An illustration shows close up of a hand holding a bunch of balloons in the shape of different facial expressions.

EmotionsThe paradoxical logic of getting emotional

Perhaps the most confusing, wonderful, infuriating, exciting, maddening, humorous, occasionally downright depressing part of being human is our emotions. Yes, each day it’s all aboard a rollercoaster of feels for a thrillingly unpredictable ride through the highs and lows of life.

For a solid chunk of the 20th century, we were strongly encouraged to leave our emotions at home. Work was an eight-hour amnesty, an emotional Switzerland of sorts. Dammit, you go to work to do the business! How was anyone meant to make smart decisions if emotions turned up all illogical and irrational and ruined the day.

Fortunately, these beliefs have changed in most workplaces, or are in the process of changing in slower moving organisations. Studies have proven what the more emotionally savvy among us already knew intuitively: emotions are healthy in the workplace, provided they’re well managed. More than healthy, actually. When woven into our working life, they’re powerful intrinsic motivators of learning and behaviour.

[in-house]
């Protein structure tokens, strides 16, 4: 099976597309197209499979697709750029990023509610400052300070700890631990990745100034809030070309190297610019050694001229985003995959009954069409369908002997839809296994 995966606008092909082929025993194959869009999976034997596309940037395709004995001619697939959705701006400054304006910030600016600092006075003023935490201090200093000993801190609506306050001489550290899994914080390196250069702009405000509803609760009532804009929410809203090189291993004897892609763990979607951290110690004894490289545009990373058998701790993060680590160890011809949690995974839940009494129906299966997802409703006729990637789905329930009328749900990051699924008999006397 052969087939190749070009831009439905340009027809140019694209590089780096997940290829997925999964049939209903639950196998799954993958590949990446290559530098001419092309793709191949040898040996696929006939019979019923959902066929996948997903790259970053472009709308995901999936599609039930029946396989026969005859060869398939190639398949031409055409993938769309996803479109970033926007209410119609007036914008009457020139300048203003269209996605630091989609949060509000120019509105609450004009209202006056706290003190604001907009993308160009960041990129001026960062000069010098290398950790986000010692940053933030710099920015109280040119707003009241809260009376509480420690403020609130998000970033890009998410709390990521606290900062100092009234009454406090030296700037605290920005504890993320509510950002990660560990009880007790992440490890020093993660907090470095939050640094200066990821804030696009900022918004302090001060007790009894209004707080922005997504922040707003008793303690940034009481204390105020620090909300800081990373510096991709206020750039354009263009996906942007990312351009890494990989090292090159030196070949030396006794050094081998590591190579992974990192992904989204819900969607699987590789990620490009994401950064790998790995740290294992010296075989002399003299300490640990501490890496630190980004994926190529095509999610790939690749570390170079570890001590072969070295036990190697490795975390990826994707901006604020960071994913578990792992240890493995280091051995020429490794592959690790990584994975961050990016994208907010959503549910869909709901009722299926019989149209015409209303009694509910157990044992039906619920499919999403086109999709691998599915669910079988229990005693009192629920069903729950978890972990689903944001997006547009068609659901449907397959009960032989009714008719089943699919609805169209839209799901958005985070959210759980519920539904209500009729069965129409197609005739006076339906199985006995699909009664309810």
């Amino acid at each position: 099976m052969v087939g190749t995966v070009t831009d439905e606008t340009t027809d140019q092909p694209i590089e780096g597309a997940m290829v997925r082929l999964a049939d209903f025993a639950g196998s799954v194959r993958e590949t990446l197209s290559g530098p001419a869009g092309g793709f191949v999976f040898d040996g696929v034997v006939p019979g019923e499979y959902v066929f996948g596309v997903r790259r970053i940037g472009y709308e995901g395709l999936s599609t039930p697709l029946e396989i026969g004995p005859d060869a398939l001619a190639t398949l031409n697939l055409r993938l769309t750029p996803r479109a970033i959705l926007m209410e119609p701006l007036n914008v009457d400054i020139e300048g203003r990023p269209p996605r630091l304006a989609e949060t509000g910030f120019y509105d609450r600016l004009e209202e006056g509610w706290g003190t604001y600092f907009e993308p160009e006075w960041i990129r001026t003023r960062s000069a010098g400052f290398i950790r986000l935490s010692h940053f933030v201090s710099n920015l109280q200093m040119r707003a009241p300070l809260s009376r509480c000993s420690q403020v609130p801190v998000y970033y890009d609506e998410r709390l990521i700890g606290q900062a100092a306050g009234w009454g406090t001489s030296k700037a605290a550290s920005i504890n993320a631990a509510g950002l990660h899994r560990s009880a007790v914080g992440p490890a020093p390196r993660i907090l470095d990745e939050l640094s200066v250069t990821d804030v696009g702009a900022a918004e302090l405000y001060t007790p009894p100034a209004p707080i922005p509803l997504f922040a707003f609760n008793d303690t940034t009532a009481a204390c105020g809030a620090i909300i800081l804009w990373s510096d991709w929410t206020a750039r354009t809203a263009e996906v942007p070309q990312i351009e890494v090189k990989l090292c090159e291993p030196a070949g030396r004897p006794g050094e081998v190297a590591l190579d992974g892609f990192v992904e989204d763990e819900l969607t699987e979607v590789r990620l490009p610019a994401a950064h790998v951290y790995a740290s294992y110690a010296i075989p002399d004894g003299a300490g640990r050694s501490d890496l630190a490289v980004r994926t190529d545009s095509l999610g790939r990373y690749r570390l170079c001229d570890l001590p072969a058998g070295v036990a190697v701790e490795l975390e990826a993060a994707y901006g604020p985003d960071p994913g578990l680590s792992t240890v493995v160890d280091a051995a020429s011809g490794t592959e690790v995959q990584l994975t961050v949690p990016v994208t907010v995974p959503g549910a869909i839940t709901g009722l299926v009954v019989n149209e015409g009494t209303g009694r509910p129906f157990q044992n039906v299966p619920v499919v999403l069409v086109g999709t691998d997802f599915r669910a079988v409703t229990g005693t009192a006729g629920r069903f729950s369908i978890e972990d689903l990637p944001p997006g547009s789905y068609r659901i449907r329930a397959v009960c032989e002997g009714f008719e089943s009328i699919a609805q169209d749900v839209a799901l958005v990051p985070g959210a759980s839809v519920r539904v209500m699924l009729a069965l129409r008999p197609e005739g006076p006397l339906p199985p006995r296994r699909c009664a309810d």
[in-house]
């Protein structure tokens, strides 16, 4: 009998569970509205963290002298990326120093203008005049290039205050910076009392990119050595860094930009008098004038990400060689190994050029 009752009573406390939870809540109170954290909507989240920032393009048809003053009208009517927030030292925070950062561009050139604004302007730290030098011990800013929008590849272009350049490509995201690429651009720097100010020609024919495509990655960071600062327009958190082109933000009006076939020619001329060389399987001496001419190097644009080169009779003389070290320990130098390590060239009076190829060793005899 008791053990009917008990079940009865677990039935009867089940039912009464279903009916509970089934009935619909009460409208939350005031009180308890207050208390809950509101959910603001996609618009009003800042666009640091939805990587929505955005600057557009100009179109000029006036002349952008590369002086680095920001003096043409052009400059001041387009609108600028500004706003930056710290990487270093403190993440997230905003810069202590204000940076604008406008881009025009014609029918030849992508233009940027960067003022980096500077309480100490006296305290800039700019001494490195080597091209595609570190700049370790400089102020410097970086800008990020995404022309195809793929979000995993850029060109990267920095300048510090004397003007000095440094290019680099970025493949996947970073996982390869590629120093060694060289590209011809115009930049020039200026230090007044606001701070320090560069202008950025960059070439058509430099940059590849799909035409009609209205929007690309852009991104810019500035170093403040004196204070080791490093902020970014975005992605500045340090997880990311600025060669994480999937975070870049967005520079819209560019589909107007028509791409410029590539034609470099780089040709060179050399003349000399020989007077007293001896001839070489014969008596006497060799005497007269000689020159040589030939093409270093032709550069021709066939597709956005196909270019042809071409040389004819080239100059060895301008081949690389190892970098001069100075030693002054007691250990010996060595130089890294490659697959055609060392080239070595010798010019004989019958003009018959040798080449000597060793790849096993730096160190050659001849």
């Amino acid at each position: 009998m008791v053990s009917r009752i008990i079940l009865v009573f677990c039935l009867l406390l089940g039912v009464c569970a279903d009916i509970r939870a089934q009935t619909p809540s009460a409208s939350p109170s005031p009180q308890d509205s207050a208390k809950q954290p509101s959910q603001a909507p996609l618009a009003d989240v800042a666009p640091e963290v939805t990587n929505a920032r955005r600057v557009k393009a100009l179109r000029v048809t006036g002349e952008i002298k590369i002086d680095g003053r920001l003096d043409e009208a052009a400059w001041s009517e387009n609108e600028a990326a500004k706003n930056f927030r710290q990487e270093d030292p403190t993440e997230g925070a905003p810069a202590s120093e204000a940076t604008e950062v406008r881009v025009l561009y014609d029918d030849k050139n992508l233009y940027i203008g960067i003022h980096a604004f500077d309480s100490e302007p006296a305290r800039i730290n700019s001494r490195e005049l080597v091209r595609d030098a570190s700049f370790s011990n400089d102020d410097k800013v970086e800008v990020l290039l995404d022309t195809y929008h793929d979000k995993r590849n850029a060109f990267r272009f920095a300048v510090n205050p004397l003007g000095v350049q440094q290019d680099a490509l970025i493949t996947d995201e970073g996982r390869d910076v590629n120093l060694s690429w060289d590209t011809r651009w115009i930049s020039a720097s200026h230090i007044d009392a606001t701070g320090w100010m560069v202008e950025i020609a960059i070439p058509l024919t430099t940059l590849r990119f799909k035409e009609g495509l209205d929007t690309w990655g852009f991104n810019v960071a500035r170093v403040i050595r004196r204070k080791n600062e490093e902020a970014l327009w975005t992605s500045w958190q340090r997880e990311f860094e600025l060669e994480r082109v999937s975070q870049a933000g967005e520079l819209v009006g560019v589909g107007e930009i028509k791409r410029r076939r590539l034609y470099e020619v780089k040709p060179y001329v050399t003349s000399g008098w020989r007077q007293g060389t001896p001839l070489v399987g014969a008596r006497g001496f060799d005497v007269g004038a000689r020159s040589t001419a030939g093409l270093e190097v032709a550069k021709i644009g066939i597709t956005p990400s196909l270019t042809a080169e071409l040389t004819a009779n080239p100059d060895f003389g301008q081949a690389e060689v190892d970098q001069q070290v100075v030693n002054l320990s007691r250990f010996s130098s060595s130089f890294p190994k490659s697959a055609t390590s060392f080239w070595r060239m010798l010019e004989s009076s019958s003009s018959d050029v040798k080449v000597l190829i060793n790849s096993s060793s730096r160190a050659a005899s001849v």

Emotions are lenses for our messaging

The strongest messages always appeal to emotions — seizing our hearts before seducing our minds. Our communication should consider how we want people to feel, as well as providing them with what they need to know. Let’s leave bland, emotionless language behind and embrace all them feels. ...

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